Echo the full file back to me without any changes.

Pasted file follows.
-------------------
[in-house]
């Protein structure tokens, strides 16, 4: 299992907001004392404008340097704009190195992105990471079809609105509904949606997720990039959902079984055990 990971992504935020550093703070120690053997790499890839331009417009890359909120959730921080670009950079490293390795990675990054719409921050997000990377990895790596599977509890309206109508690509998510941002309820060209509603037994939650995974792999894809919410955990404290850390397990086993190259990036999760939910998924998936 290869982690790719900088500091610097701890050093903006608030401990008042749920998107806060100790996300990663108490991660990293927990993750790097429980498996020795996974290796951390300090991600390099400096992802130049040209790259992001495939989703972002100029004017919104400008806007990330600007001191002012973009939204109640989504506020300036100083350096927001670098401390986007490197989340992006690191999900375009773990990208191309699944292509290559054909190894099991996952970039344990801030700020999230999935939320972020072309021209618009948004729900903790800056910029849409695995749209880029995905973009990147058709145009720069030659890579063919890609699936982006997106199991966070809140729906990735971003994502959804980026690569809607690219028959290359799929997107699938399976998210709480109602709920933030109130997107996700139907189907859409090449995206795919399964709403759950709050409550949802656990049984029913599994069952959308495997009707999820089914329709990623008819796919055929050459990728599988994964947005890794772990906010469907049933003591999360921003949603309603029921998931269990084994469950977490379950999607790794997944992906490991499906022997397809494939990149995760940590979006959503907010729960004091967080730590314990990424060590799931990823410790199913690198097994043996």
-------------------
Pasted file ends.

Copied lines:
[in-house]
């Protein structure tokens, strides 16, 4: 299992907001004392404008340097704009190195992105990471079809609105509904949606997720990039959902079984055990 990971992504935020550093703070120690053997790499890839331009417009890359909120959730921080670009950079490293390795990675990054719409921050997000990377990895790596599977509890309206109508690509998510941002309820060209509603037994939650995974792999894809919410955990404290850390397990086993190259990036999760939910998924998936 290869982690790719900088500091610097701890050093903006608030401990008042749920998107806060100790996300990663108490991660990293927990993750790097429980498996020795996974290796951390300090991600390099400096992802130049040209790259992001495939989703972002100029004017919104400008806007990330600007001191002012973009939204109640989504506020300036100083350096927001670098401390986007490197989340992006690191999900375009773990990208191309699944292509290559054909190894099991996952970039344990801030700020999230999935939320972020072309021209618009948004729900903790800056910029849409695995749209880029995905973009990147058709145009720069030659890579063919890609699936982006997106199991966070809140729906990735971003994502959804980026690569809607690219028959290359799929997107699938399976998210709480109602709920933030109130997107996700139907189907859409090449995206795919399964709403759950709050409550949802656990049984029913599994069952959308495997009707999820089914329709990623008819796919055929050459990728599988994964947005890794772990906010469907049933003591999360921003949603309603029921998931269990084994469950977490379950999607790794997944992906490991499906022997397809494939990149995760940590979006959503907010729960004091967080730590314990990424060590799931990823410790199913690198097994043996």